Middle Ear Disease

It will come to no great surprise that the inner part of the pigs ear is responsible for balance. Therefore, any disturbance to this will affect the balance and co-ordination. A common cause to this is infection, initially of the middle ear, which exerts pressure on the balance. There are two distinct phases to the disease.
  1. In the early stages, damage is limited to the middle ear. The pig will frequently shake its head and as it stops the head will be left tilted to one side with the affected ear downwards. The head will then slowly return to normal. This phase is frequently ignored as the pig appears to recover.
  2. In the second stages, damage occurs to the inner ear and a permanent head tilt results. Head shaking will be frequent and the pig may be unsteady and tend to walk in a circle. In severe cases, the pig will have difficulty eating, drinking and competing with pen mates. And loss of condition will occur.

Head leaning to one side showing signs of discomfort
There are a number of potential causes of middle ear disease. Infection with organisms can occur either from the external ear canal following penetration of the ear drum, or via the eustachian tube from the oropharynx. The former is particularly associated with mange infestation in growing and young adult pigs, whereby rupture of the tympanic membrane is either a direct result of the mites or secondary to head shaking. Rough handling (pulling a pig by the ears) can also damage the ear drum and allow infection.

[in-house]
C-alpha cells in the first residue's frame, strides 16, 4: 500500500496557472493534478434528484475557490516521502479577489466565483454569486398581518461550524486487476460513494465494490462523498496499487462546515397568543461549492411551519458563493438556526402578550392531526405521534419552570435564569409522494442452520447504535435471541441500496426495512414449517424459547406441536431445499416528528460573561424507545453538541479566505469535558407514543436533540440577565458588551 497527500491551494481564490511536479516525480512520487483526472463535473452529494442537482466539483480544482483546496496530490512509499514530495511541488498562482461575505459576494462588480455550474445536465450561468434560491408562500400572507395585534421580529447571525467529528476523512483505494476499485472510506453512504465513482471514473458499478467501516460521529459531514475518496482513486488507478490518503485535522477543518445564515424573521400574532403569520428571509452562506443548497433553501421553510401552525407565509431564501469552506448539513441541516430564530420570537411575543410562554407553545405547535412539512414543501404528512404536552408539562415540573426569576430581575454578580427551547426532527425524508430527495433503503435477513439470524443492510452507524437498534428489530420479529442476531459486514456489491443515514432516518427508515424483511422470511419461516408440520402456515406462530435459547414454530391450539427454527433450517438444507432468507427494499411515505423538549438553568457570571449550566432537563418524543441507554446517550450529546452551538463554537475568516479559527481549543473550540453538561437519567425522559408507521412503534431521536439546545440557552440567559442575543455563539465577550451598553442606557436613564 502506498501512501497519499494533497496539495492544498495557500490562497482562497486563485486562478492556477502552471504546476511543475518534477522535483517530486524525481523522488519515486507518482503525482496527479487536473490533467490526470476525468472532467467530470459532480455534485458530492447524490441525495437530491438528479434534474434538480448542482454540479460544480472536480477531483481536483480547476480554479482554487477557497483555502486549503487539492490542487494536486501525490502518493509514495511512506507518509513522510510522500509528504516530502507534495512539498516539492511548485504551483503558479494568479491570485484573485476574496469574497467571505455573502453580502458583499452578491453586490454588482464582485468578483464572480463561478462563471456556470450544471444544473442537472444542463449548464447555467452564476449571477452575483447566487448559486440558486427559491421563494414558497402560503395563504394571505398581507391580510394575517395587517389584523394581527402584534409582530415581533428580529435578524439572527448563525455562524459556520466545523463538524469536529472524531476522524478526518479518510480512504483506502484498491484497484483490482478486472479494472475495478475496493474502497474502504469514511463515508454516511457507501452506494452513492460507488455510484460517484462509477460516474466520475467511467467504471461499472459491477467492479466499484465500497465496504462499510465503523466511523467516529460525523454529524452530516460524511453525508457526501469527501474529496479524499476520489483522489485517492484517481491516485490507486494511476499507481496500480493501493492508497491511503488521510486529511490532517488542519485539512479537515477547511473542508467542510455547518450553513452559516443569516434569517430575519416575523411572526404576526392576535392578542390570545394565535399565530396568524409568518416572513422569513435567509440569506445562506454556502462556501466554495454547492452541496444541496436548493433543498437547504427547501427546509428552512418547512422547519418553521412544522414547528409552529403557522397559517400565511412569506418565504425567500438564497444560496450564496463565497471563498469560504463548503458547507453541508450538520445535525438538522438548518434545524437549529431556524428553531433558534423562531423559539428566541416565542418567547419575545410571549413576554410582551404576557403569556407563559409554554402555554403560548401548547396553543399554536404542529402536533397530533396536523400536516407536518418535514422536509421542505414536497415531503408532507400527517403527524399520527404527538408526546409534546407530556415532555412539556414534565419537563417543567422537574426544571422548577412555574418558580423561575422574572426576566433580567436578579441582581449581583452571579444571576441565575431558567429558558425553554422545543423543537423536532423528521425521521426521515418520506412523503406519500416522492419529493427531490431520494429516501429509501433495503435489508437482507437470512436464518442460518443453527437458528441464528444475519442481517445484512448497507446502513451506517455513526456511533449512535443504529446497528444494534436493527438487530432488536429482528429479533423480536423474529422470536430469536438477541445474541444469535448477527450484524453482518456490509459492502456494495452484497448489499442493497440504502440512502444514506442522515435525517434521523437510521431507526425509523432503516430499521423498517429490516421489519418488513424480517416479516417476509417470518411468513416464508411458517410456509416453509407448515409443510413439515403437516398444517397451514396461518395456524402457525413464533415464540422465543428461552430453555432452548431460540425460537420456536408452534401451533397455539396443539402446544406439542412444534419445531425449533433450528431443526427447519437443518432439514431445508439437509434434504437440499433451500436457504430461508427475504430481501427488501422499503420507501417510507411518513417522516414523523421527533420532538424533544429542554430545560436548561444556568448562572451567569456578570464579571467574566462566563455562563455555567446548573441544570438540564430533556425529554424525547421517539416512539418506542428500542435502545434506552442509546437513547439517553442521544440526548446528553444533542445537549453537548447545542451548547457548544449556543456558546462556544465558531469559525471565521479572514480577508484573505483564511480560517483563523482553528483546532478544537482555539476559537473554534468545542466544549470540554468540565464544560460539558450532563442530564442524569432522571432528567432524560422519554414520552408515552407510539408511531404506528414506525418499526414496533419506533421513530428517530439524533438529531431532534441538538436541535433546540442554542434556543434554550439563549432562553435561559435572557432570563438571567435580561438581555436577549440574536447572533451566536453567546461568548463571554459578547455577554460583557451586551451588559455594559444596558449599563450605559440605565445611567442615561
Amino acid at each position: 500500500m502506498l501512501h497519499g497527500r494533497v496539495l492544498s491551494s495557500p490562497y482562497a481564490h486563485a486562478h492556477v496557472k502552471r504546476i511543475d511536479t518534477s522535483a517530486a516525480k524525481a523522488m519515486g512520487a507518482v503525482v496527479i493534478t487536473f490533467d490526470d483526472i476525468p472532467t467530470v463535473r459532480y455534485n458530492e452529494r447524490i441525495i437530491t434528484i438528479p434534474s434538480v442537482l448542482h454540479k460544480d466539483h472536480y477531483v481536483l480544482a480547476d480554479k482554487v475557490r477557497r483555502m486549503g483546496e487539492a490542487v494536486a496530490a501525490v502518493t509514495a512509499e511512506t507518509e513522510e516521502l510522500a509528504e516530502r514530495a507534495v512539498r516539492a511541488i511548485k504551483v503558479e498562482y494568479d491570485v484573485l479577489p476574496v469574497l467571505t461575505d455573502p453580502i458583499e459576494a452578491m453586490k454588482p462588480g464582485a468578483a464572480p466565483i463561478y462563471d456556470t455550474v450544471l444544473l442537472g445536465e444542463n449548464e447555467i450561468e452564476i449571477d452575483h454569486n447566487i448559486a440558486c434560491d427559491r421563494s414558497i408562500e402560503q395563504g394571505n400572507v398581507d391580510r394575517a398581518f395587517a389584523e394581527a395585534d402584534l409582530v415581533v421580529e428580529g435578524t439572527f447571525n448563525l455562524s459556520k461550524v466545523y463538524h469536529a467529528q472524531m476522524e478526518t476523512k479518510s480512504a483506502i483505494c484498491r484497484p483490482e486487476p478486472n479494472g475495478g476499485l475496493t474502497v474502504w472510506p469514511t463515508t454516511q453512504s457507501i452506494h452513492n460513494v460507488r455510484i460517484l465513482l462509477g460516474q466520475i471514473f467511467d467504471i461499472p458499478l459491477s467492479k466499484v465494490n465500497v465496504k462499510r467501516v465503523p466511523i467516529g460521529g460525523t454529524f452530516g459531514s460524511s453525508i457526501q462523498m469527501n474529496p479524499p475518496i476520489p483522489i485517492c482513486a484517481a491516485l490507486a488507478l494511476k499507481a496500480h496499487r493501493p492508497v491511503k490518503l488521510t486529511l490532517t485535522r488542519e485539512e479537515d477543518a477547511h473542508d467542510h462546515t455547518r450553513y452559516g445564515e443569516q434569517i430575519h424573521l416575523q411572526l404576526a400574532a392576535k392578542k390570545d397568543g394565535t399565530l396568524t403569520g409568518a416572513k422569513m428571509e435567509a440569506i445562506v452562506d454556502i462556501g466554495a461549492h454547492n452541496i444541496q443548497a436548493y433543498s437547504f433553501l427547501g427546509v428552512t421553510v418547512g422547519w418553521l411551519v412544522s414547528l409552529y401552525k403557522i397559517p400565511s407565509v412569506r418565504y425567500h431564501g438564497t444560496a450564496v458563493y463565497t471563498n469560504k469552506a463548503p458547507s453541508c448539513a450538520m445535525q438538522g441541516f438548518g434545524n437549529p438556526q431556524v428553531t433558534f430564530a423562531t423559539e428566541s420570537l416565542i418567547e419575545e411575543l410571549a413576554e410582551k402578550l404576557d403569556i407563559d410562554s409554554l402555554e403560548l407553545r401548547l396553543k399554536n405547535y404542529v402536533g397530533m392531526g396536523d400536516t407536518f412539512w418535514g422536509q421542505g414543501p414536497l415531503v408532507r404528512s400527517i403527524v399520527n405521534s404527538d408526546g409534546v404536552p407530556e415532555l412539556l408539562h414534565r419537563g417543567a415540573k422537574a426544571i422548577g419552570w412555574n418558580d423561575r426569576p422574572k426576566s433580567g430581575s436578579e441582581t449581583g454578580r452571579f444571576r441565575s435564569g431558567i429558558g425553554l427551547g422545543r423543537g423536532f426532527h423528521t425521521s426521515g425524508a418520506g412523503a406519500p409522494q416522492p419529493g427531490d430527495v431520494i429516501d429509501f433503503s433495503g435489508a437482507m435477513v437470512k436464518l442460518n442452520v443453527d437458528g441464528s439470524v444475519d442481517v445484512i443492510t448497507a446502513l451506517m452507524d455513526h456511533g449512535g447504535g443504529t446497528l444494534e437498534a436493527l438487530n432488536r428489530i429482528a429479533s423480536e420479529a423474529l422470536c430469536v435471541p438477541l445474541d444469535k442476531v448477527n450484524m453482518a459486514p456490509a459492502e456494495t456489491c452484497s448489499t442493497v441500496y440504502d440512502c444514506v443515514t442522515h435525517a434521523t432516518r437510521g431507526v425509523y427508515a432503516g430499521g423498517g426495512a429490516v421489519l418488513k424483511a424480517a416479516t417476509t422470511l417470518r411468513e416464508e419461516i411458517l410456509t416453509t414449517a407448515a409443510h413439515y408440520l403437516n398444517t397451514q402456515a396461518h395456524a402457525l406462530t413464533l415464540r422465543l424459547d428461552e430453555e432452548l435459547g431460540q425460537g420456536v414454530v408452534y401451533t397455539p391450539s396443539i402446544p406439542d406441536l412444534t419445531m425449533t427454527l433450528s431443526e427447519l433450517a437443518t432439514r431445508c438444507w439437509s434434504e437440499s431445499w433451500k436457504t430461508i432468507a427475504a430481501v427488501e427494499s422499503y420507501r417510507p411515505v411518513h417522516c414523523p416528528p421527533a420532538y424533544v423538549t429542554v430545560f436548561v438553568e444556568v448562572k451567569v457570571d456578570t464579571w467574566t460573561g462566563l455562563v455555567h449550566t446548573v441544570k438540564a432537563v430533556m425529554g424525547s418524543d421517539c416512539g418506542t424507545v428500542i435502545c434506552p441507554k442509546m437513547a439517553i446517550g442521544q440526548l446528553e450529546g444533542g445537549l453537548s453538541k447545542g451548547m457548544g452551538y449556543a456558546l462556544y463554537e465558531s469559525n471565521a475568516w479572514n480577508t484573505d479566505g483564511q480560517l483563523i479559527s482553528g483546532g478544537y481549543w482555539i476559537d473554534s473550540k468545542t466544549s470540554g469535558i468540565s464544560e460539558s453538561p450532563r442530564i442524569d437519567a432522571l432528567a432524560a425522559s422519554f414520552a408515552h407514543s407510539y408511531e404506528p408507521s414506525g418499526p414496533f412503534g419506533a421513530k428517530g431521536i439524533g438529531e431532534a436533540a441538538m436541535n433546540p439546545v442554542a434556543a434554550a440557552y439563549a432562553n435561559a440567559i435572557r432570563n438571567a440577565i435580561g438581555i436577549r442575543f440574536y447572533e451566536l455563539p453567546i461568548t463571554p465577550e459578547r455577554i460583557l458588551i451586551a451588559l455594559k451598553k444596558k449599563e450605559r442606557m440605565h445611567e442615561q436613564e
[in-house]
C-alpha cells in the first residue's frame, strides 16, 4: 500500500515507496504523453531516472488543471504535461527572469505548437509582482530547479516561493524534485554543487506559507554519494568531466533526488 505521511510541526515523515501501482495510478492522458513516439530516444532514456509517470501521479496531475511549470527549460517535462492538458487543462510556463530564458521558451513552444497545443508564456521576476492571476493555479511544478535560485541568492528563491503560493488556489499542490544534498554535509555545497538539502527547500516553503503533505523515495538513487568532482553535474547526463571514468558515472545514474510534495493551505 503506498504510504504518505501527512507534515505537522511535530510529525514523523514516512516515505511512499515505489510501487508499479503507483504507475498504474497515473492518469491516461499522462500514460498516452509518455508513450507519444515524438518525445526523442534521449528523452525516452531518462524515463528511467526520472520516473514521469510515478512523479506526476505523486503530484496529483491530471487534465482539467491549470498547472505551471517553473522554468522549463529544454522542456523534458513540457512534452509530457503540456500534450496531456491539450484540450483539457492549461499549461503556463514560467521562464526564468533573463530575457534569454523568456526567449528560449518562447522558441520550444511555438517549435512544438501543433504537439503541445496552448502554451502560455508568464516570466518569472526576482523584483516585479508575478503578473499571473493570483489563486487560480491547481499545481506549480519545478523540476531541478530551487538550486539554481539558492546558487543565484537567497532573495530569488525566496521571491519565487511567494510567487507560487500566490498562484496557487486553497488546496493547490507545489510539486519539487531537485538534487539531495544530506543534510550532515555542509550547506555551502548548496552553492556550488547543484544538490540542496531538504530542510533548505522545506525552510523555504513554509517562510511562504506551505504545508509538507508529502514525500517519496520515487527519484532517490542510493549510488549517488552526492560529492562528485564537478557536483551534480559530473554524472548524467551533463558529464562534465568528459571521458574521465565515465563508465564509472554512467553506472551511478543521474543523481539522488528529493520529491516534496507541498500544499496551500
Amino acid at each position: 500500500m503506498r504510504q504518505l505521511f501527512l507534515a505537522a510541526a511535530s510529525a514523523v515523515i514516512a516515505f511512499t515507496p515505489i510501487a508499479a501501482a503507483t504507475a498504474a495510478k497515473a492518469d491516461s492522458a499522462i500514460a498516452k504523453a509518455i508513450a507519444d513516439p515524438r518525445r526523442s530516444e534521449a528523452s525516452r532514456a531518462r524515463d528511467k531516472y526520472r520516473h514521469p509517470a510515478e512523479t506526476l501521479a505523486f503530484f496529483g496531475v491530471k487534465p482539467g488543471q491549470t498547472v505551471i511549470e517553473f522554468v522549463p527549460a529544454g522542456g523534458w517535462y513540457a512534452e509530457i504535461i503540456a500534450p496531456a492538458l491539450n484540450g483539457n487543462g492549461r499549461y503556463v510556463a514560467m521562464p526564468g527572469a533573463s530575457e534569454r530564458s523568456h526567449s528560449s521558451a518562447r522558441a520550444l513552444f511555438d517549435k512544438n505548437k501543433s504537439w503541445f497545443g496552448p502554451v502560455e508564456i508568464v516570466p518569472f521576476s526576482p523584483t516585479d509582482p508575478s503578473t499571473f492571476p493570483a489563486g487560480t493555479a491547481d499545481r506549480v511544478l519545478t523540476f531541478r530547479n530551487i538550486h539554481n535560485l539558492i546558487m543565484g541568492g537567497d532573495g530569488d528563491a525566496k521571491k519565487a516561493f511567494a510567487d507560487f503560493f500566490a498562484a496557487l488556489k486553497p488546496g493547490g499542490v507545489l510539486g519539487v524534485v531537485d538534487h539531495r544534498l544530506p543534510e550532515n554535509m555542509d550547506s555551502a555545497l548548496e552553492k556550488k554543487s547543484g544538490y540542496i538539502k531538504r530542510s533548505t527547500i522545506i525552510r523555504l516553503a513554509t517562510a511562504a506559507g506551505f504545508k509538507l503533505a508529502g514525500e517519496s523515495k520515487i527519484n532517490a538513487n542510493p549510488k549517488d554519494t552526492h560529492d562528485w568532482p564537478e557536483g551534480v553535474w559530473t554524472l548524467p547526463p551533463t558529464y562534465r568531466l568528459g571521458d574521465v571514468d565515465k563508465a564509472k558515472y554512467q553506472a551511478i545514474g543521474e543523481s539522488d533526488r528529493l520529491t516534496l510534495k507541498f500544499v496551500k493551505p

The Oropharynx is normally colonised by a wide range of organisms, which can spontaneously ascend the Eustachian tube, particularly in young growing pigs. However, inflammation of the oropharynx as part of any upper respiratory tract disease will predispose the animals to a gradual infection. This is particularly seen in association with swine influenza.
Antibiotics (penicillin or other antibacterial solutions) administered in the early stages for a prolonged period of five to seven days will bring about a complete cure. The longer you take to act the more pronounced the condition becomes and the more difficult it will be to treat and the pig may be left with a permanent head tilt but as long as it does not have a raised temperature, free from medication and is steady on their legs there is no reason why you can not carry it on to slaughter weight. Severe cases will almost certainly require euthanasia.